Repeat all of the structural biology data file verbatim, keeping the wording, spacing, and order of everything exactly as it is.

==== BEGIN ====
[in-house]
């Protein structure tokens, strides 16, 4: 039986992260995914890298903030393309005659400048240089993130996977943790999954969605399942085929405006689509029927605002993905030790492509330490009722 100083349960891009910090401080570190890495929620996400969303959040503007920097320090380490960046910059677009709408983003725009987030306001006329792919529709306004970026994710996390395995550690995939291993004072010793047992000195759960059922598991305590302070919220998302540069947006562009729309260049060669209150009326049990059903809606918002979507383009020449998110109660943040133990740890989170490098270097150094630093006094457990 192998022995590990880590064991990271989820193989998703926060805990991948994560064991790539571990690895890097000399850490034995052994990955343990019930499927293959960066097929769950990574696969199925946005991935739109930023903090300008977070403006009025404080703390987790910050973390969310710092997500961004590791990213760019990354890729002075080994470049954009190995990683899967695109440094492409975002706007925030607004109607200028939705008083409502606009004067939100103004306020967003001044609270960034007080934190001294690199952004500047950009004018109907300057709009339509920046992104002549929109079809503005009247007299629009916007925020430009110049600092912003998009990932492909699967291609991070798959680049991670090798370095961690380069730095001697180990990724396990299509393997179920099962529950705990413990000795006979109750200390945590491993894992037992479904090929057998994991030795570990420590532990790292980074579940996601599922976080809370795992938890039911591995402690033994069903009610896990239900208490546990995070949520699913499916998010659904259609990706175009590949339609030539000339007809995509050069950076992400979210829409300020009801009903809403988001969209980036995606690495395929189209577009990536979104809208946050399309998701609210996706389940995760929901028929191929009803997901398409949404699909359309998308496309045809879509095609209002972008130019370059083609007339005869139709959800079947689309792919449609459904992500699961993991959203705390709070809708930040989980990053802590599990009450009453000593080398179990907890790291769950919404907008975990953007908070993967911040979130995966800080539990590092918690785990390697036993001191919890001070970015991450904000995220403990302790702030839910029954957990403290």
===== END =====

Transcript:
[in-house]
């Protein structure tokens, strides 16, 4: 039986992260995914890298903030393309005659400048240089993130996977943790999954969605399942085929405006689509029927605002993905030790492509330490009722 100083349960891009910090401080570190890495929620996400969303959040503007920097320090380490960046910059677009709408983003725009987030306001006329792919529709306004970026994710996390395995550690995939291993004072010793047992000195759960059922598991305590302070919220998302540069947006562009729309260049060669209150009326049990059903809606918002979507383009020449998110109660943040133990740890989170490098270097150094630093006094457990 192998022995590990880590064991990271989820193989998703926060805990991948994560064991790539571990690895890097000399850490034995052994990955343990019930499927293959960066097929769950990574696969199925946005991935739109930023903090300008977070403006009025404080703390987790910050973390969310710092997500961004590791990213760019990354890729002075080994470049954009190995990683899967695109440094492409975002706007925030607004109607200028939705008083409502606009004067939100103004306020967003001044609270960034007080934190001294690199952004500047950009004018109907300057709009339509920046992104002549929109079809503005009247007299629009916007925020430009110049600092912003998009990932492909699967291609991070798959680049991670090798370095961690380069730095001697180990990724396990299509393997179920099962529950705990413990000795006979109750200390945590491993894992037992479904090929057998994991030795570990420590532990790292980074579940996601599922976080809370795992938890039911591995402690033994069903009610896990239900208490546990995070949520699913499916998010659904259609990706175009590949339609030539000339007809995509050069950076992400979210829409300020009801009903809403988001969209980036995606690495395929189209577009990536979104809208946050399309998701609210996706389940995760929901028929191929009803997901398409949404699909359309998308496309045809879509095609209002972008130019370059083609007339005869139709959800079947689309792919449609459904992500699961993991959203705390709070809708930040989980990053802590599990009450009453000593080398179990907890790291769950919404907008975990953007908070993967911040979130995966800080539990590092918690785990390697036993001191919890001070970015991450904000995220403990302790702030839910029954957990403290």